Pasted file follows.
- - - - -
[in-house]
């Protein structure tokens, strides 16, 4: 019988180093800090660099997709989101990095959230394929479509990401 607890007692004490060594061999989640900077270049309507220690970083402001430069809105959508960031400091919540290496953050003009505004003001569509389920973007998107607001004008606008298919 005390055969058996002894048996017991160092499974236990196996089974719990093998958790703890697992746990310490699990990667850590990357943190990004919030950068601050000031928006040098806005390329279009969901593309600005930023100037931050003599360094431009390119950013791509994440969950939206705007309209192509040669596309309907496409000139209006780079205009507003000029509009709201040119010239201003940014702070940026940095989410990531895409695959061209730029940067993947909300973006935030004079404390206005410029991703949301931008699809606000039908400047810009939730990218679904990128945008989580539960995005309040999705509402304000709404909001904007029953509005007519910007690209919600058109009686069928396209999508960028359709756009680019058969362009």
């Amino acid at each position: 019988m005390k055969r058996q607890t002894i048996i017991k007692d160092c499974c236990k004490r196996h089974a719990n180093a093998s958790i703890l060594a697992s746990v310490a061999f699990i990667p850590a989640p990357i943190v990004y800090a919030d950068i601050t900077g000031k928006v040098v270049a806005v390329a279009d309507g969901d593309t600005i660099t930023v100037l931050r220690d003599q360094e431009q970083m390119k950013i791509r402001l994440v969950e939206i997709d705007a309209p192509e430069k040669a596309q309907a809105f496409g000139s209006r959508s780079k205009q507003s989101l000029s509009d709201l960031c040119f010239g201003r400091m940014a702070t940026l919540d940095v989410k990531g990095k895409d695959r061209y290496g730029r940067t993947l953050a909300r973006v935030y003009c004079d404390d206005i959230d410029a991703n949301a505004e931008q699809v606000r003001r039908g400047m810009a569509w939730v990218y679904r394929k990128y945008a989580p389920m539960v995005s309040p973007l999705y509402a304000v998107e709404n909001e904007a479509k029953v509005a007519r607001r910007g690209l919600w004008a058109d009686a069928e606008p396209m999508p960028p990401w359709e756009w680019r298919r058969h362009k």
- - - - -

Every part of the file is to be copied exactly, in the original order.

[in-house]
């Protein structure tokens, strides 16, 4: 019988180093800090660099997709989101990095959230394929479509990401 607890007692004490060594061999989640900077270049309507220690970083402001430069809105959508960031400091919540290496953050003009505004003001569509389920973007998107607001004008606008298919 005390055969058996002894048996017991160092499974236990196996089974719990093998958790703890697992746990310490699990990667850590990357943190990004919030950068601050000031928006040098806005390329279009969901593309600005930023100037931050003599360094431009390119950013791509994440969950939206705007309209192509040669596309309907496409000139209006780079205009507003000029509009709201040119010239201003940014702070940026940095989410990531895409695959061209730029940067993947909300973006935030004079404390206005410029991703949301931008699809606000039908400047810009939730990218679904990128945008989580539960995005309040999705509402304000709404909001904007029953509005007519910007690209919600058109009686069928396209999508960028359709756009680019058969362009």
């Amino acid at each position: 019988m005390k055969r058996q607890t002894i048996i017991k007692d160092c499974c236990k004490r196996h089974a719990n180093a093998s958790i703890l060594a697992s746990v310490a061999f699990i990667p850590a989640p990357i943190v990004y800090a919030d950068i601050t900077g000031k928006v040098v270049a806005v390329a279009d309507g969901d593309t600005i660099t930023v100037l931050r220690d003599q360094e431009q970083m390119k950013i791509r402001l994440v969950e939206i997709d705007a309209p192509e430069k040669a596309q309907a809105f496409g000139s209006r959508s780079k205009q507003s989101l000029s509009d709201l960031c040119f010239g201003r400091m940014a702070t940026l919540d940095v989410k990531g990095k895409d695959r061209y290496g730029r940067t993947l953050a909300r973006v935030y003009c004079d404390d206005i959230d410029a991703n949301a505004e931008q699809v606000r003001r039908g400047m810009a569509w939730v990218y679904r394929k990128y945008a989580p389920m539960v995005s309040p973007l999705y509402a304000v998107e709404n909001e904007a479509k029953v509005a007519r607001r910007g690209l919600w004008a058109d009686a069928e606008p396209m999508p960028p990401w359709e756009w680019r298919r058969h362009k």